17 May 2022
AutoX to deploy ‘Eyeonic’ vision sensor, based on frequency-modulated continuous-wave (FMCW) technology.
California-based SiLC, which raised $17 million in venture funding last year and was founded by former Kotura and Mellanox Technologies executive Mehdi Asghari, revealed that AutoX will be using its “Eyeonic” vision chips to deliver both range and velocity information to some of its “Level 4” autonomous vehicles.
It said that AutoX was planning to equip “a number” of its 1000-strong robotaxi fleet with the Eyeonic sensors by the end of this year.
FMCW and RMCW
Typical lidar systems include pulsed, phase-modulated, frequency-modulated continuous-wave (FMCW), and random-modulation continuous-wave (RMCW) designs. SiLC is one of a number of companies developing FMCW lidar. Other developers are focused on FMCW, including Aeva, Aurora Innovation, Scantinel Photonics, and LuminWave - as well as a research group at Intel. While Baraja's system uses RMCW.
SiLC says that by adding instantaneous velocity measurements to each voxel in a lidar map, the AutoX perception stack will be able to quickly detect, classify, and predict the path of dynamic objects around a vehicle.
“This is a key feature that enables higher performance of autonomous vehicles in crowded city environments,” added the startup firm. “This is very similar to how human perception works.”
SiLC explains that in humans, the eye is an extension of the brain, and able to “pre-process” vast amounts of information. Our retinas contain large numbers of motion-sensitive cells, making us immediately aware if something moves within our field of vision.
“Only then do we use our high-resolution cells to identify the objects of interest,” adds SiLC, saying it has designed instantaneous motion detection into its technology, making it faster than traditional lidar approaches.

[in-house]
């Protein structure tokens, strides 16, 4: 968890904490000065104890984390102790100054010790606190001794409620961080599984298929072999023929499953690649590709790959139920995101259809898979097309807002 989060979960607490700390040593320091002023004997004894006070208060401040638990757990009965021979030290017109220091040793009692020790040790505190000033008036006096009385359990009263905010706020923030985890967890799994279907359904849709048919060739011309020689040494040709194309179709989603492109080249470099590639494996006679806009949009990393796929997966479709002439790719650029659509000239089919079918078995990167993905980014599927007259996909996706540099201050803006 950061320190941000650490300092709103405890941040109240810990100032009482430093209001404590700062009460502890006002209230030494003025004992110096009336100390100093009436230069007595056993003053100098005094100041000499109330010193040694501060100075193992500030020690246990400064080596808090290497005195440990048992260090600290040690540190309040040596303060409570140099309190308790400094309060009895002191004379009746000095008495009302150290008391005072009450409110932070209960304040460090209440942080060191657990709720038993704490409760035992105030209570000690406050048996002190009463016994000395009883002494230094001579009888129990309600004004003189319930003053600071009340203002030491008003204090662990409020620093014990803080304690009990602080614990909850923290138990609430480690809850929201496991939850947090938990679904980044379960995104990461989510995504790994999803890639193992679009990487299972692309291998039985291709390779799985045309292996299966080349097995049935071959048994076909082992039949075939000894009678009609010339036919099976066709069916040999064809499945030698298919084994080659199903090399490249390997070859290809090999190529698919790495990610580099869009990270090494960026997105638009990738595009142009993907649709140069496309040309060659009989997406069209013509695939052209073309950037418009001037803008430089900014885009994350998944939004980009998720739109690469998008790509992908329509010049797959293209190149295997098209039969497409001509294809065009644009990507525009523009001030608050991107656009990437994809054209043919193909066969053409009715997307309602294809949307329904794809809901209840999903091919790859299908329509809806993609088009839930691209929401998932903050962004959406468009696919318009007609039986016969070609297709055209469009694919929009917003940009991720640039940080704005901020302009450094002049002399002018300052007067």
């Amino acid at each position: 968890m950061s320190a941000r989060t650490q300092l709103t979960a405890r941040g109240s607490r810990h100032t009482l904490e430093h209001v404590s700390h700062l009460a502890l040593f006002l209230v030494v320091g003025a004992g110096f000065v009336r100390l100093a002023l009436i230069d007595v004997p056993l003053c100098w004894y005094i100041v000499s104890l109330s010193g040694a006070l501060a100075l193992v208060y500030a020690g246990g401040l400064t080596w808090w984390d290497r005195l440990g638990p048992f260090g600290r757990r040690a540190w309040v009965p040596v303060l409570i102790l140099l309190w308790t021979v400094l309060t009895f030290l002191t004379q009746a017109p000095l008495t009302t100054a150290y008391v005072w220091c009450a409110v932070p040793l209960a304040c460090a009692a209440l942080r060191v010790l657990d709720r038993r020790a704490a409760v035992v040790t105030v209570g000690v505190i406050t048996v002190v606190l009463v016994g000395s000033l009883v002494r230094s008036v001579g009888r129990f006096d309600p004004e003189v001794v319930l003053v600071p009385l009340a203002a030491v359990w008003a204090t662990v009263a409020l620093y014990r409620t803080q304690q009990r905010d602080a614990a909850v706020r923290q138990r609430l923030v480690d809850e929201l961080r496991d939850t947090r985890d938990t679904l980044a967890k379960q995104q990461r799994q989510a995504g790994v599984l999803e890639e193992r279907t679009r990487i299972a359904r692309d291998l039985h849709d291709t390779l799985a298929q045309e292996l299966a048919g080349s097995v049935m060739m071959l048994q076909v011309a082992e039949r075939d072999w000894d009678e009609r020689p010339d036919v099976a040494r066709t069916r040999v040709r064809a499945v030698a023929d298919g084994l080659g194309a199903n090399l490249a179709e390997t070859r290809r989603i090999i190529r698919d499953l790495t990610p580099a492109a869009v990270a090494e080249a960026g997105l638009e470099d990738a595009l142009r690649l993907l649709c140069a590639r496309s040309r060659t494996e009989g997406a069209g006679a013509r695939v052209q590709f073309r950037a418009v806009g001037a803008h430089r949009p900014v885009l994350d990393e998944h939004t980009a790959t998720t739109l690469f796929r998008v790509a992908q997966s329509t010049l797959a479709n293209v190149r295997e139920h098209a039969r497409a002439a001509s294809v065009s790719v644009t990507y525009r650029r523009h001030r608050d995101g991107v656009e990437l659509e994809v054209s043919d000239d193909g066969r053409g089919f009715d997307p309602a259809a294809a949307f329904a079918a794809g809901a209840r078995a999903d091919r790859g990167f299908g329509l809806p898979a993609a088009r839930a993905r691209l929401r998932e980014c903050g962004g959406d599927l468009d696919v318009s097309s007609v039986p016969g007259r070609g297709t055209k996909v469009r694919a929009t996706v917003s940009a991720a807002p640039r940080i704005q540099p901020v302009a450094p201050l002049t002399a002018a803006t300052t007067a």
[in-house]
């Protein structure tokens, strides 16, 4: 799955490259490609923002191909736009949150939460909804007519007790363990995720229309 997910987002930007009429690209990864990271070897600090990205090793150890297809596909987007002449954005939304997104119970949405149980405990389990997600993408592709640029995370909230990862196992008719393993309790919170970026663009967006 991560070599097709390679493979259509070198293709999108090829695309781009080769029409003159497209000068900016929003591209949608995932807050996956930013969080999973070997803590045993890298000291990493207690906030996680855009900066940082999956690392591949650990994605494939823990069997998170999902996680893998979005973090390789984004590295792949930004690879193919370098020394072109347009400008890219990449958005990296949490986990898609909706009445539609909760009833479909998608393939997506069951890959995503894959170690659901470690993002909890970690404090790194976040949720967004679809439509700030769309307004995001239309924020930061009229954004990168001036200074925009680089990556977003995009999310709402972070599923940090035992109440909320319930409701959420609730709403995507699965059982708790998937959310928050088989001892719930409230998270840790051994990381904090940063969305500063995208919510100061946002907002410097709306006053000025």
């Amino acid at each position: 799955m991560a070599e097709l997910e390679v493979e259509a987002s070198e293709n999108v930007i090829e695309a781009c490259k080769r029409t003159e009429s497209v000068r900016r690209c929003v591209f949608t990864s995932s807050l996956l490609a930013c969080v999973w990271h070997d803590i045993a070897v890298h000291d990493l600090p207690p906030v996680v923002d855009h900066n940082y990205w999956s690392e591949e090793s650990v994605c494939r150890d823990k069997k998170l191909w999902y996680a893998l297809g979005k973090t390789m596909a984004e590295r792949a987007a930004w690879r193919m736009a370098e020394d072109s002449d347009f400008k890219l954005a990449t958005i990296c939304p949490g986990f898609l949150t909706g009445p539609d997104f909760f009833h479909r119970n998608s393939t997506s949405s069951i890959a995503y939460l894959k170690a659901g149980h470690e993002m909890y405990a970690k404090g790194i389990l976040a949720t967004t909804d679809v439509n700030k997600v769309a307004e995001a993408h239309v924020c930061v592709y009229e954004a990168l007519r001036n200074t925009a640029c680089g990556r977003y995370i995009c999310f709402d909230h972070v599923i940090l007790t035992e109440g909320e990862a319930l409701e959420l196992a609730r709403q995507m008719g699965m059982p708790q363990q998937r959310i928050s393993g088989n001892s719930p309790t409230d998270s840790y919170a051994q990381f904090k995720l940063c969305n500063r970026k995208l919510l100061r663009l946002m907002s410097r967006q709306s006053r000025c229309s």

In a release detailing the deal with AutoX, SiLC said that the Shenzhen-headquartered firm already has a robotaxi fleet of 1000 vehicles, and that it had recently unveiled the first automated production facility in Asia for making Level 4 autonomous vehicles.
Founded by MIT graduate Jianxiong Xiao - also known as “Professor X” - AutoX says that its mission is to “democratize autonomy”, and to accelerate the advent of fully driverless cars.
“We’re excited to work with the world’s leading 4D lidar chip supplier,” said CEO Xiao, also the founding director of Princeton's Computer Vision and Robotics Labs. “Together, we are building safer transportation and bettering lives for the world.”
Asghari claims that SiLC has also demonstrated the longest-range FMCW lidar operation so far. “This and the combination of precision velocity enables a vastly simplified and lower latency perception stack,” he said.
Launched in December 2021, SiLC’s Eyeonic product is based on silicon photonics technology, and is said to be compatible with large-scale production with conventional semiconductor manufacturing equipment.
The chip-scale lidar uses coherent optics and a “chirped” laser source to provide polarization intensity data as well as positional and velocity information, which is said to make the approach even more similar to human visual cognition.
Aside from the AutoX deal, SiLC has agreed a strategic collaboration with Japan’s Hokuyo Automatic, with a view to deploying FMCW lidar in industrial automation settings.
“We are the only company to prove our full FMCW chip integration under the microscope,” claims the firm. “Our steadfast commitment to [commercialization] will enable applications ranging from mobility and robotics to security, AR/VR, and biometric scanning.”